Many of us spend much of our lives almost oblivious to how we actually feel. Work, busyness, overconsumption, daydreams: we can have a tendency to distract ourselves (or allow ourselves to be distracted) by any of these. Often it feels like the safe or comfortable option to do so, especially if what we actually experience includes discomfort, pain or difficult emotions. But in doing so we miss much of the richness of experience our everyday lives hold, we miss the chance to fully connect with the world, our lives and those around us. We half-live our lives. Furthermore, when we are unaware of the emotions that are driving us or the thought patterns that fuel these, we tend to act in ways which cause harm to ourselves and others. In trying to avoid suffering, we cause ourselves more.

Against this background it is easy to see the attractions of secular mindfulness. Stripped of its Buddhist context, it can attract people who are wary of religion and in recent years mindfulness has thus become mainstream. And if what people are looking for is a way to inhabit their lives, to carry out their activities more easily, it can ‘work’. Mindfulness can allow space for more awareness of how the body actually feels, of the emotions that it holds, of the way that thoughts proliferate and can pass.

There are limitations and risks that we should be aware of. Mindfulness is often taught in a very individualised way with the meditator increasing awareness of their own body, thoughts and emotions but not necessarily feeling any greater connection to or responsibility for the world around them. It can be used as an efficiency promotion tool and, without the values that accompany mindfulness in more traditional Buddhist contexts, what it can make more efficient can include manifestations of greed, anger and ignorance: ruthlessly making more money or soldiers preparing for warfare.

For most who experiment with mindfulness though, their aim is just to ease their everyday lives. As such it can be of considerable value. It can give people some tools and techniques to help them get through their lives causing a little less suffering for themselves and people around them. For many people that is as far as they want to go and if so, fine. Since Buddhism is about the relief of suffering then if elements of our traditions can serve that purpose for people who would never set foot into one of our more traditional zendos, temples or meditation centres, I’m ok with that.

However mindfulness practices can also open a door to deeper enquiry and exploration. People may wonder “If I knew so little about myself and how that works what else have I been oblivious to or hiding from?” We probably all know people whose journey into Buddhism began with secular mindfulness practices. That is where we, as Buddhist practitioners and sanghas, come in. For unlike secular mindfulness, in the established Buddhist traditions we practice in a wider context. We follow the example of generations of practitioners before us. There are values and ethics that help guide our practice. There is a fundamental understanding, which we can confirm for ourselves through practice, that we are not just isolated independent individuals but an integral part of life. As such we do not practice alone and for ourselves but alongside and for the world. Our preoccupation with our ‘selves’ and what we think is necessary to protect us from life can drop away, allowing us to experience life more openly and authentically. Because deep practice is not easy we practice with support and guidance from others in our sanghas, especially from our teachers and experienced practitioners who have walked the path ahead of us. With their help we can begin to take the insights and experiences that come from our practice and integrate them into our lives.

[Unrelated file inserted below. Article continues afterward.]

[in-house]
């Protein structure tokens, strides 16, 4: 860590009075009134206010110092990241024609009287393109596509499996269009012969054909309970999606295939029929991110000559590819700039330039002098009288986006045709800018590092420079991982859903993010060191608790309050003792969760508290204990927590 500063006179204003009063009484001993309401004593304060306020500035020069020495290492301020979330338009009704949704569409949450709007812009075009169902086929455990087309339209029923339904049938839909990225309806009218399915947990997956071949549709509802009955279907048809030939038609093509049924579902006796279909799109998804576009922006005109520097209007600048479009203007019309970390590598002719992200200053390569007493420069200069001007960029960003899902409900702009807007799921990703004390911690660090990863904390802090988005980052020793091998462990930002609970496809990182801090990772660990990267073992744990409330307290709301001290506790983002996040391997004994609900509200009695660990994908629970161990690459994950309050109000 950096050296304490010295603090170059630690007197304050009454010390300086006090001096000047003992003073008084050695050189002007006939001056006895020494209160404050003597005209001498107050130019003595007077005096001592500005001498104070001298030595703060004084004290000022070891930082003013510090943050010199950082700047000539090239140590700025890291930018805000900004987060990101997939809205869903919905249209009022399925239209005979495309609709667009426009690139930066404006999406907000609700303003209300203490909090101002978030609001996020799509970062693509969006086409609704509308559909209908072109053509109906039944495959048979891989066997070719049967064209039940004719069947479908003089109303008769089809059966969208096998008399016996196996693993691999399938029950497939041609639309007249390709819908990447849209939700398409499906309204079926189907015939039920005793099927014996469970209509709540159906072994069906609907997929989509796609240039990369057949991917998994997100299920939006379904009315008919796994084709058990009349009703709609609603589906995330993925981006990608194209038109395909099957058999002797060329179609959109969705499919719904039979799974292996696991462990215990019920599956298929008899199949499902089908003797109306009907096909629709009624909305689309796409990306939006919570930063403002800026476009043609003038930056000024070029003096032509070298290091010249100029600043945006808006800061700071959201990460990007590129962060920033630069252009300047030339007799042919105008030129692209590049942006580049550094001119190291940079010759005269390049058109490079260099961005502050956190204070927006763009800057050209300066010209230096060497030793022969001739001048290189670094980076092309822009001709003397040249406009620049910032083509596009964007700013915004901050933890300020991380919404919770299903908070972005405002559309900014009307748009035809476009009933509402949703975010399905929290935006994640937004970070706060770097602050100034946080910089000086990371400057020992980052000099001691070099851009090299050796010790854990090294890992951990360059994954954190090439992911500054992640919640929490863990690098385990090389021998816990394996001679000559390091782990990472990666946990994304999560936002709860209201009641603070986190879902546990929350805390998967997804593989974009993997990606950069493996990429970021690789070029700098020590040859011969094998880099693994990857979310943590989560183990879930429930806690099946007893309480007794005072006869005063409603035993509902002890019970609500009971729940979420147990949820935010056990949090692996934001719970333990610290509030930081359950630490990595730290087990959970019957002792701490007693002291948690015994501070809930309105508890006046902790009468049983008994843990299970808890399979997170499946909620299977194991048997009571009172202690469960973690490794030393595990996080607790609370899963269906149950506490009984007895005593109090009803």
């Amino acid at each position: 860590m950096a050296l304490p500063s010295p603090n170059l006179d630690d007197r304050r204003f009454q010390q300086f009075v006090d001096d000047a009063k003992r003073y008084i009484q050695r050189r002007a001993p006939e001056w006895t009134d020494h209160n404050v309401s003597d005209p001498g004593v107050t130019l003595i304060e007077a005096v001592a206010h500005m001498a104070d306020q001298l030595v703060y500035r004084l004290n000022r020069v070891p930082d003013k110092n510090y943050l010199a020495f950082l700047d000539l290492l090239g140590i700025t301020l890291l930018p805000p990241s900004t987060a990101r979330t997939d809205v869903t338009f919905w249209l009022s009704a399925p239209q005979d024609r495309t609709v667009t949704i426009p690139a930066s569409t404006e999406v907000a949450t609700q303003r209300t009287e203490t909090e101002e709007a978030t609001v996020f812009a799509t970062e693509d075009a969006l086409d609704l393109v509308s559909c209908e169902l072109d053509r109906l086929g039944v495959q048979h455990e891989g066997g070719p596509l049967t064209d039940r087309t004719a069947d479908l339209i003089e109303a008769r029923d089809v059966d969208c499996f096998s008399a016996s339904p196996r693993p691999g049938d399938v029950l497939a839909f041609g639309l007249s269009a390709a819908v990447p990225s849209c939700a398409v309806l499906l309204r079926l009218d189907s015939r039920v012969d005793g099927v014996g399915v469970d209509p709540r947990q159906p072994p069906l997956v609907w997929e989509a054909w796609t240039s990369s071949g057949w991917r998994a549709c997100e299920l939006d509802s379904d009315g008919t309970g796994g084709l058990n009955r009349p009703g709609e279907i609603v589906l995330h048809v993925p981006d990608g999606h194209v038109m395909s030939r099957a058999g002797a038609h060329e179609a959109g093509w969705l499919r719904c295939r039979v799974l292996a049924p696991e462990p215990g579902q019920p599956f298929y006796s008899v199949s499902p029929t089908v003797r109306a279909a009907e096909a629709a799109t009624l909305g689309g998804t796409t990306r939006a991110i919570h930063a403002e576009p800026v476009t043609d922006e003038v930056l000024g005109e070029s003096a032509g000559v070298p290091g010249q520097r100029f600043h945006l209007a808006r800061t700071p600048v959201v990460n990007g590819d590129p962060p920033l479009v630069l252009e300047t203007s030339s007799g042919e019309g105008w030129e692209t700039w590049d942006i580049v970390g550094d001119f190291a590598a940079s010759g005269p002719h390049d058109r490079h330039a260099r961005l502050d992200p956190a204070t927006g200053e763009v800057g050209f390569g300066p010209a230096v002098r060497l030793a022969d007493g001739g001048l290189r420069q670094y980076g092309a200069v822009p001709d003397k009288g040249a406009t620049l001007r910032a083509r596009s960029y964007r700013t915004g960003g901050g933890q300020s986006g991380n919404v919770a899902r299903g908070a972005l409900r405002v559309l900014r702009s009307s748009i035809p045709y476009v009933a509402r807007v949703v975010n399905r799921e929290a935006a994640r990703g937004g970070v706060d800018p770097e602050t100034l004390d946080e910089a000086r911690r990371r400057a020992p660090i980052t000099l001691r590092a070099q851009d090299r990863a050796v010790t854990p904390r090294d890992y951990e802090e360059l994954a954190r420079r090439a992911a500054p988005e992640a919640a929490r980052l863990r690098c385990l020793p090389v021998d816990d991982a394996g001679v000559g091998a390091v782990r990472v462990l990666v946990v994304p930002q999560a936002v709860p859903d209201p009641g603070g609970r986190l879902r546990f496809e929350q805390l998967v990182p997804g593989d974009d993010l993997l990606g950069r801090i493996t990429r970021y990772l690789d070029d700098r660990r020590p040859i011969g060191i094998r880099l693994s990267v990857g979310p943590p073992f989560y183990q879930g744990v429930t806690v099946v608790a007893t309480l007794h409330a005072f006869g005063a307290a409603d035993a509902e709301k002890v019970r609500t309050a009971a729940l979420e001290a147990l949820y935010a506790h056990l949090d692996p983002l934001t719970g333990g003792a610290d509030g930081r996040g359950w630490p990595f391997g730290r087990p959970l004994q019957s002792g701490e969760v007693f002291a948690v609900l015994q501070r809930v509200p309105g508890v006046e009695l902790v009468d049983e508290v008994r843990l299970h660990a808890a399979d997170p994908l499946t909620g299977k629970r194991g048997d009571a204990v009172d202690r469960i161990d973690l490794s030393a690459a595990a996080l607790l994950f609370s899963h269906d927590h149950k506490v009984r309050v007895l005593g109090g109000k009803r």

There is a depth, richness and perspective in Buddhism that secular mindfulness ignores. If and when people are ready to experience that, we can be there. We know the benefits from our practice – we see it in our own lives and those practising around us. Of course life still brings challenges and difficulties alongside its delights and joys (we will all experience sickness, ageing and death) but we can, in time, relate to these in a very different way than we would have without practice.

I’d very much like more people to experience this. And so I welcome those who have dabbled their toes in the shallows of Buddhism through secular mindfulness to take the plunge, to discover what depth a full practice life can bring. There are more and more Buddhist sanghas developing throughout Europe bringing Buddhist teachings within reach of many more people in Europe than in the past. There is also a far greater availability of teachings online to supplement what we can find locally.

There is never a better time than now to start that journey. Or to deepen it. It is an endless journey that doesn’t take us anywhere other than right here, but experiencing it with an aliveness and authenticity that we might not have imagined possible. Every journey begins with a single step. If that first step for you was an MBSR course, a guided body scan or even the mindful eating of a raisin, welcome. Why not dive in, explore and really experience your life?

Sarah Kokai Thwaites